We need to trust our guts. If our instinct is whispering "kill that darling" we need to listen. That's not always so easy because often we can rationalize to ourself why we shouldn't.
I think to make up for it, I'll leave Celeste in my special thanks when I get the book published.

Monday, February 13, 2012

Filling in the Holes

Ok, so I'll be honest - I'm terrible at outlining. I have managed to get a real basic outline done. All cruicial plot points are noted and most characters catalouged. I wanted to do something more detailed, but, I can't. It's not in me.
So on to the next step: Filling in the Holes.
As I went back through my piece, I eliminated entire sections (and the entire beginning). Chapters 1-3 ended up in the trash with little notes about what new events chapter 1-3 could be. I didn't think the book could just start with chapter 4, but actually just needed a whole new method for how to get to chapter 4.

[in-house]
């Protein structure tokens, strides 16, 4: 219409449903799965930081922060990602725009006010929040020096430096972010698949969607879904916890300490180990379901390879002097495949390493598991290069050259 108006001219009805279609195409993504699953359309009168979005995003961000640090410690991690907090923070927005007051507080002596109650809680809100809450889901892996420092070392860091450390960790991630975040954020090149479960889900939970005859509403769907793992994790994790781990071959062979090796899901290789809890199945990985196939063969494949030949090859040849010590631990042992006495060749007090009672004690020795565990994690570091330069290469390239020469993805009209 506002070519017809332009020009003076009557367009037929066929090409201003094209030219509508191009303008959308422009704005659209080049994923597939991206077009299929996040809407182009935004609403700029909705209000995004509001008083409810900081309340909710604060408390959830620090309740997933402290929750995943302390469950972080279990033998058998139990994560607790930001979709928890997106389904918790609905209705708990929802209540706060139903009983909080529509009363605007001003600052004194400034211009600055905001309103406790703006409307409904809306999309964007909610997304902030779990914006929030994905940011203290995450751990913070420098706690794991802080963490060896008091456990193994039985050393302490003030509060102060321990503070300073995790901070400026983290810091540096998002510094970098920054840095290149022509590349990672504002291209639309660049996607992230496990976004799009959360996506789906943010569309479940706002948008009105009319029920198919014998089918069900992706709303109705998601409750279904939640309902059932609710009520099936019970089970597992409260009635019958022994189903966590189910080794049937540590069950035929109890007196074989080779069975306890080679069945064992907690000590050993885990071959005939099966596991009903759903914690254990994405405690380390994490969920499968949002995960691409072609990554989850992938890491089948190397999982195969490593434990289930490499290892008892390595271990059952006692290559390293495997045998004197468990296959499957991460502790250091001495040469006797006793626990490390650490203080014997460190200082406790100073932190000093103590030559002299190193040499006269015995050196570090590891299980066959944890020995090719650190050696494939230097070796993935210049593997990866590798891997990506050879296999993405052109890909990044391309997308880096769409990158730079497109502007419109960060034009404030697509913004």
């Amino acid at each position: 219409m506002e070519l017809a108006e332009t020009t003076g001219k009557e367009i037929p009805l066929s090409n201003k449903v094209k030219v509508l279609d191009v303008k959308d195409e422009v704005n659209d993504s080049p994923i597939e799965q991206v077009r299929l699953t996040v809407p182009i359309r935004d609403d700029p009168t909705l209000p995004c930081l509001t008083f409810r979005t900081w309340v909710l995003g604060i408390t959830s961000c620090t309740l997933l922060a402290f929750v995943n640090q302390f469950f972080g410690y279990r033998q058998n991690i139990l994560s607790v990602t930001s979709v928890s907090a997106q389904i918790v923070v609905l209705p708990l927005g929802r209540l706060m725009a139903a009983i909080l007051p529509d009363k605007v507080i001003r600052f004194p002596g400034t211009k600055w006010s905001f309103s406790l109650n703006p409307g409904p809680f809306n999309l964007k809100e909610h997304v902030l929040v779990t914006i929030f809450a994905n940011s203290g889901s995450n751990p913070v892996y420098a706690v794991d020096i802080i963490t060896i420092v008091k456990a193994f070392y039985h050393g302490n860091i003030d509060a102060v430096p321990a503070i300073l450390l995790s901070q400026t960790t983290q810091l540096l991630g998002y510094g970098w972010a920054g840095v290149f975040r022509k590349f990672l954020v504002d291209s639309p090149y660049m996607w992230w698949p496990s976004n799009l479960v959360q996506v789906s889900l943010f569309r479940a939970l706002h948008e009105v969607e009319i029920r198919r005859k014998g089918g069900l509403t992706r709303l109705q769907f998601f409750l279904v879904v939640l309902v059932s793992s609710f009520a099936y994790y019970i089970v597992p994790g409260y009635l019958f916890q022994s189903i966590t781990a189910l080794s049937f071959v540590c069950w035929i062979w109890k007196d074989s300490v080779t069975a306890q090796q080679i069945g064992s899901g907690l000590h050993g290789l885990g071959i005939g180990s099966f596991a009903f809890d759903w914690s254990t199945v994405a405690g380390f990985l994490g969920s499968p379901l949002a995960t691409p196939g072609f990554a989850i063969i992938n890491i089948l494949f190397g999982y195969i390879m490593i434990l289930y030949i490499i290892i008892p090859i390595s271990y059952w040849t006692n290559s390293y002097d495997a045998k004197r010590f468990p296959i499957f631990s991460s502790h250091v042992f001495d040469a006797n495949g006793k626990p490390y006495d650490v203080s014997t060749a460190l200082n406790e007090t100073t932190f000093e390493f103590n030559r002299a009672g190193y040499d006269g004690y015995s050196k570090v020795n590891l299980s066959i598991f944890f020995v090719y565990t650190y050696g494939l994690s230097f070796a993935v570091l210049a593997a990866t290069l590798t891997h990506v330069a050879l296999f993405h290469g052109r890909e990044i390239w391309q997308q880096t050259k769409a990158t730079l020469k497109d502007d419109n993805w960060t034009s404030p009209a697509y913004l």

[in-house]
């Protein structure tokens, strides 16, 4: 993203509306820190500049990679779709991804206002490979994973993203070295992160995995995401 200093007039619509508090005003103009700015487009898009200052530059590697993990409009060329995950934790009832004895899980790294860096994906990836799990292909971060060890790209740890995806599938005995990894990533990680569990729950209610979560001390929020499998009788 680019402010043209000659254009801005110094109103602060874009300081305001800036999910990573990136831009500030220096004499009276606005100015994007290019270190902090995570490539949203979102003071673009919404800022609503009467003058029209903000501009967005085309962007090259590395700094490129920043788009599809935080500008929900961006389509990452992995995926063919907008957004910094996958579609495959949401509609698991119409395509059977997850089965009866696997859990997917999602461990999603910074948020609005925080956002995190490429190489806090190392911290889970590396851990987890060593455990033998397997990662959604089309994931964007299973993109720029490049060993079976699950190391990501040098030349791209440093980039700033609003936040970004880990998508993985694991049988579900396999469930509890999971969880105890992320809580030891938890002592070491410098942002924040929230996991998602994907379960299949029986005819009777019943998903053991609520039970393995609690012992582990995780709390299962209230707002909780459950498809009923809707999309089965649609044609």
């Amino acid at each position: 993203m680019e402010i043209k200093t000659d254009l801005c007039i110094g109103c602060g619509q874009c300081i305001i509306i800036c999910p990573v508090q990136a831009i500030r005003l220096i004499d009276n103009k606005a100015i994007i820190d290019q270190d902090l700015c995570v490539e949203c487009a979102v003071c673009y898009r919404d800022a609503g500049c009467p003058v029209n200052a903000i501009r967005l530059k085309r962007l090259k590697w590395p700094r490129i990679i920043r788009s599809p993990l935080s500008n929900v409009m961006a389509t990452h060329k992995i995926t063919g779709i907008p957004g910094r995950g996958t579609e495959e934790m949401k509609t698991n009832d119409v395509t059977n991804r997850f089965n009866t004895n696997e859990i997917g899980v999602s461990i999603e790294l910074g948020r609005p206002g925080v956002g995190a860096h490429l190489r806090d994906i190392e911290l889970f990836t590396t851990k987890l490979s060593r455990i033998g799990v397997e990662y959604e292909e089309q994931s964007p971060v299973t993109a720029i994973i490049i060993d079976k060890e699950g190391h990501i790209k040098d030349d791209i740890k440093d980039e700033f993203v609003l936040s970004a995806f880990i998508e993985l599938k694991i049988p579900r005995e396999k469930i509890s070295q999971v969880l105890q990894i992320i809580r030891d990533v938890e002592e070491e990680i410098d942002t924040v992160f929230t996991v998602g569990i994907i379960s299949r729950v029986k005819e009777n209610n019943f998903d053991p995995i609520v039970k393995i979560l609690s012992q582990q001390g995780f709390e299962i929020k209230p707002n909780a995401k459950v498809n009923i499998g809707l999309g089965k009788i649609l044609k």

This means there's lots of little gaps to fill. Finally something fun.
Why is it fun? Because it means writing freely! (At least, mostly.)
Unlike my original drafting process for this novel (which was make it up as I go), I did outline what my gaps would be filled with. I know that Chapter 2 Scene 2 West climbs a apple tree in an orchard while the Fox he met steals his bow. Of course, while I can describe the entire scene is a sentance, I'll need a few more to make it a whole half of a chapter.
Like my original draft though, I'm just going through and writing the scenes. I'm not fussing with them to make them look sparkley and polished. Because, when I start looking through the book again, maybe these new scenes won't be what I needed. So if I spend all that time making them look sparkely, then that's a lot of time wasted.
So, the next step in the revision process is - write all the new scenes needed to fill in holes. Let's see how it goes!

Thursday, February 9, 2012

Shannon's Adventures for G4

Sometimes crazy last minute ideas pay off.